When did a term that once celebrated diversity become an aspersion?

Boston, MA - 11/9/1965: The moon rises over the Berkeley Building in Boston on Nov. 9, 1965, during a major power failure that caused widespread power outages in Boston and the Northeast. (Bob Dean/Globe Staff) --- BGPA Reference: 151109_MJ_009

Ideas

A Boston story in 50 words

Making it through a power failure.

This image released by Lionsgate shows Ryan Gosling, left, and Emma Stone in a scene from,

Brainiac

A collection of successful complaints, and more

Walt Whitman, Big Data, and of course, La La Land, in this week’s Brainiac.

Ideas | Sage Stossel

The ocean is coming! The ocean is coming!

How will Boston deal with rising sea levels?

Ideas | Nicholas Chadi

When doctors know that they don’t know

Uncertainty is a part of the medical profession. How do we explain that to patients?

Protesters cheer at the Women's March on Washington during the first full day of Donald Trump's presidency, Saturday, Jan. 21, 2017 in Washington. (AP Photo/John Minchillo)

Uncommon Knowledge

The legality of protest

Social Security, Obamacare, and protecting others at a party in this week’s Uncommon Knowledge.

Ideas | Bruce Cannon Gibney

How the baby boomers destroyed everything

A selfish generation goes on a decades-long rampage, taking the country down with it.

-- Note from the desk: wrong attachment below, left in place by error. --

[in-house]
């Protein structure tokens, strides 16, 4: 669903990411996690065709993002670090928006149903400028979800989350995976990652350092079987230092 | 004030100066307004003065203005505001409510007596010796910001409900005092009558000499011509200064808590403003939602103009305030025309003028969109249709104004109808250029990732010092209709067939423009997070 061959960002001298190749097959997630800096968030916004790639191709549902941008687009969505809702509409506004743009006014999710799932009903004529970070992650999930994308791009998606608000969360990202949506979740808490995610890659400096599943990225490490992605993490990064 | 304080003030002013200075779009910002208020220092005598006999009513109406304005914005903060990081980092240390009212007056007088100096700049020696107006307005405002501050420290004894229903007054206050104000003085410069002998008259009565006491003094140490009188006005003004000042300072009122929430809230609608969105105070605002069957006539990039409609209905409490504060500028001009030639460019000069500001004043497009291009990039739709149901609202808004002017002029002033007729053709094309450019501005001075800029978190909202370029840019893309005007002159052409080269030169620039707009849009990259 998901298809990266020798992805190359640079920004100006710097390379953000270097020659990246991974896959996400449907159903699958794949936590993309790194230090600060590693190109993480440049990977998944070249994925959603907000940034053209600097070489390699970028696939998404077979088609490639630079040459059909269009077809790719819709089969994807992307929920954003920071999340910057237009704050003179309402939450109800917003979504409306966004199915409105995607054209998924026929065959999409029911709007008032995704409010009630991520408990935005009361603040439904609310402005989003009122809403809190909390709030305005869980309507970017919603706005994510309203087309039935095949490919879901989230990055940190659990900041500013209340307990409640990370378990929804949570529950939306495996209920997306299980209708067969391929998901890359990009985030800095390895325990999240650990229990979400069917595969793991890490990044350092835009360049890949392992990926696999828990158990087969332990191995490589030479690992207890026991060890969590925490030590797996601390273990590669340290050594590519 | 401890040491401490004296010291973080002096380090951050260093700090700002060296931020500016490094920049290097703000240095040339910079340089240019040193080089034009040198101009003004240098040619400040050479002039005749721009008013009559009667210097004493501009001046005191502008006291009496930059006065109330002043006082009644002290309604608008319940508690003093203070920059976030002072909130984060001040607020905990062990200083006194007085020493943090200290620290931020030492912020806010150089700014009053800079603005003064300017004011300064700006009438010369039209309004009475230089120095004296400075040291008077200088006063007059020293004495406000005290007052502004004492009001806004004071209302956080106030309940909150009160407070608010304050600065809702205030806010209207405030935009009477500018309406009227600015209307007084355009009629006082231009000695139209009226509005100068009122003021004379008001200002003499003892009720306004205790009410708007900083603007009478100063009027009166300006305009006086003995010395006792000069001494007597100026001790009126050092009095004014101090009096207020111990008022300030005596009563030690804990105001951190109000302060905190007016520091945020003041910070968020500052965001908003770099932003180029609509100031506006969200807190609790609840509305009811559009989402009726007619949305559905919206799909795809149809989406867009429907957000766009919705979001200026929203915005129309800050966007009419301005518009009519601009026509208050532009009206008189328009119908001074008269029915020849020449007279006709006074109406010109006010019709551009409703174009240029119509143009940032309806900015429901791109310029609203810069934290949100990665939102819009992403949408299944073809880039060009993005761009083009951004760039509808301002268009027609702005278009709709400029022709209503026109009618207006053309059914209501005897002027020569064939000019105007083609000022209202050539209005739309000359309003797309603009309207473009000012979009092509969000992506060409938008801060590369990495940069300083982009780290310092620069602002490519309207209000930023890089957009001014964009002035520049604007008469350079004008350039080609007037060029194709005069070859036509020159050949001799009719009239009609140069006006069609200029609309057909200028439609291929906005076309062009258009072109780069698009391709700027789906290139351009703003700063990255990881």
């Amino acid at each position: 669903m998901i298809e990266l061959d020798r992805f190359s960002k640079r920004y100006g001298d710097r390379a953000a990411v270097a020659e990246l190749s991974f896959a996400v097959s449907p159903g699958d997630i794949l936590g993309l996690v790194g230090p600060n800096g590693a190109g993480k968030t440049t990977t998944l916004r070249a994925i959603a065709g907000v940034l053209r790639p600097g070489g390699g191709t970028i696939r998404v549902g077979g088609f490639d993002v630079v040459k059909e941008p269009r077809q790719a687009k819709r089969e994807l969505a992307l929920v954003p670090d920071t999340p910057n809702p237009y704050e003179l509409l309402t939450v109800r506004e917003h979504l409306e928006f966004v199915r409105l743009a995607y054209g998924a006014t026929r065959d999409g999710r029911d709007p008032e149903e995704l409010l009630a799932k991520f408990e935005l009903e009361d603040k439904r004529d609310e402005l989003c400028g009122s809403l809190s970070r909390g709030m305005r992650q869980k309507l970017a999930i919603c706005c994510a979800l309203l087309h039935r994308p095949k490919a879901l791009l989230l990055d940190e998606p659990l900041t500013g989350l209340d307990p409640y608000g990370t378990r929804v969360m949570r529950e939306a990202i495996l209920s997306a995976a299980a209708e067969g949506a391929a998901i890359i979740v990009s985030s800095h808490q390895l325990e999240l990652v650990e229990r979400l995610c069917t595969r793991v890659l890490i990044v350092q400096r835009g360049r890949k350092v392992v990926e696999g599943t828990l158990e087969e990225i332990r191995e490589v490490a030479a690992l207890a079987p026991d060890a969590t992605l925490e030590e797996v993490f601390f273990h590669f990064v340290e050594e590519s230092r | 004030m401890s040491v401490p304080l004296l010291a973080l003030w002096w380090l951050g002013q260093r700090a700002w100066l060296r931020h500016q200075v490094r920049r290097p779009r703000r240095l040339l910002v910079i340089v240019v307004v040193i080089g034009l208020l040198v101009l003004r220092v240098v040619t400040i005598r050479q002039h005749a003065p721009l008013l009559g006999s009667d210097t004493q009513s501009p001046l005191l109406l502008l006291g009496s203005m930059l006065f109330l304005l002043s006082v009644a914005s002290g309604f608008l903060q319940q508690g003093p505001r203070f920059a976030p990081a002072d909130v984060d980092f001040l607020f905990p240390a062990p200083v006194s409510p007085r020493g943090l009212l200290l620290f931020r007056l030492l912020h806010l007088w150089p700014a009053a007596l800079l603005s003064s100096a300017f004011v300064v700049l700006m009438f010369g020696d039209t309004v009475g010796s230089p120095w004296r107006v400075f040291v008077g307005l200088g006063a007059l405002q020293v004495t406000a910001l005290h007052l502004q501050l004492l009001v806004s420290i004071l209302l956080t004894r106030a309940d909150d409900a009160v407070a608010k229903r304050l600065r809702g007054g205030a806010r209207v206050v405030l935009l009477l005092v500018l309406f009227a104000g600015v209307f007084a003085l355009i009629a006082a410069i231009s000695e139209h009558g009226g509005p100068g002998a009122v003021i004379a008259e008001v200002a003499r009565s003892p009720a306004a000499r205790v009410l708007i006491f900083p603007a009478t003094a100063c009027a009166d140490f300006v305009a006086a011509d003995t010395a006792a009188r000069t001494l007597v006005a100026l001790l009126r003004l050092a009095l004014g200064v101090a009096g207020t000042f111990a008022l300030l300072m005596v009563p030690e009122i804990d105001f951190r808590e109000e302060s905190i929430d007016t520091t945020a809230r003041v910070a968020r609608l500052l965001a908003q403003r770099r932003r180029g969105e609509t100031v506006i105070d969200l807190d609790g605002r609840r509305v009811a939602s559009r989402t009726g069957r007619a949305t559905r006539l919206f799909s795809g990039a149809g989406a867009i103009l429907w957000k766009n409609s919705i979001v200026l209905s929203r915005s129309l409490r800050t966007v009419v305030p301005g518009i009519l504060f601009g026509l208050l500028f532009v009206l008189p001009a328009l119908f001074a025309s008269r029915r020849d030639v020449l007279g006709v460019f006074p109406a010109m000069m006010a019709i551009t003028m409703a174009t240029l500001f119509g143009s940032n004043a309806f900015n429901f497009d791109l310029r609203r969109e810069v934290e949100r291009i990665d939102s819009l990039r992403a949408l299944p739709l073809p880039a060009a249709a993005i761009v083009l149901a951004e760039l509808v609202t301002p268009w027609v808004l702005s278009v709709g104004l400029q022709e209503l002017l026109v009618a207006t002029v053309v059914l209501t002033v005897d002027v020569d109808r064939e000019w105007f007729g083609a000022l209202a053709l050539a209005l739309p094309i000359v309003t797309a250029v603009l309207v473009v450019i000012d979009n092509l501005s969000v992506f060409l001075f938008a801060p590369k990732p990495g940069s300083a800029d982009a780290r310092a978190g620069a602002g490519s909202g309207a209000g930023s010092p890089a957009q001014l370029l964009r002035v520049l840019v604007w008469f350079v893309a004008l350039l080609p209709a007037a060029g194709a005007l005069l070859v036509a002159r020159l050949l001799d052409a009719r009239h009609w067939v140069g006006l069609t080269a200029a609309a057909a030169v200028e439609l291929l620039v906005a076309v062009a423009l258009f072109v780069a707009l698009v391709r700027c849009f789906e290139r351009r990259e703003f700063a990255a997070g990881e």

BRAINIAC

Hackers in your brain, ‘Trump and Dump,’ and more

Big ideas in little bits, curated by the Ideas team.

US actor Brad Pitt poses for photographers after arriving to attend the UK premiere of the film 'Allied' in Leicester Square, central London on November 21, 2016. / AFP / Adrian DENNIS (Photo credit should read ADRIAN DENNIS/AFP/Getty Images)

Uncommon Knowledge

Are good-looking people naturally more fickle?

Bias, good looks, and weight discrimination in this week’s Uncommon Knowledge.

In this photo taken Oct. 30, 2012, Bruce Sherry, a contract engineer at the Living Computer Museum in Seattle, manually programs a DEC PDP-10 computer from the early 1970s next to a photograph of Microsoft co-founders Paul Allen, seated, and Bill Gates, standing at Allen's left, working on a teletype machine. Allen has just opened the Living Computer Museum, which features working models of old computers. (AP Photo/Ted S. Warren)

Ideas

A Boston story in 50 words

The computers have a message.

This is an ariel photo taken Tuesday, Feb. 27, 1996, of the Presidential Range in the White Mountains in New Hampshire with Mt. Eisenhower at lower left and Mt. Washington at upper right. About 25 Search and Rescue people are searching the area around Mt. Eisenhower for Nicholas Halpern, 50, of Lincoln, Mass., who never returned after a planned day hike to the top of Mt. Eisenhower. (AP Photo/Jim Cole)

Ideas | Nick Aiello

How crowds sent skiers into the woods

Without chair lifts or resorts, backcountry skiers are enjoying the White Mountains the old fashioned way.

Ideas | Kelly Kasulis

How some trees can defend themselves against fire

A thick skin may be a tree’s best defense against an increasingly hostile world.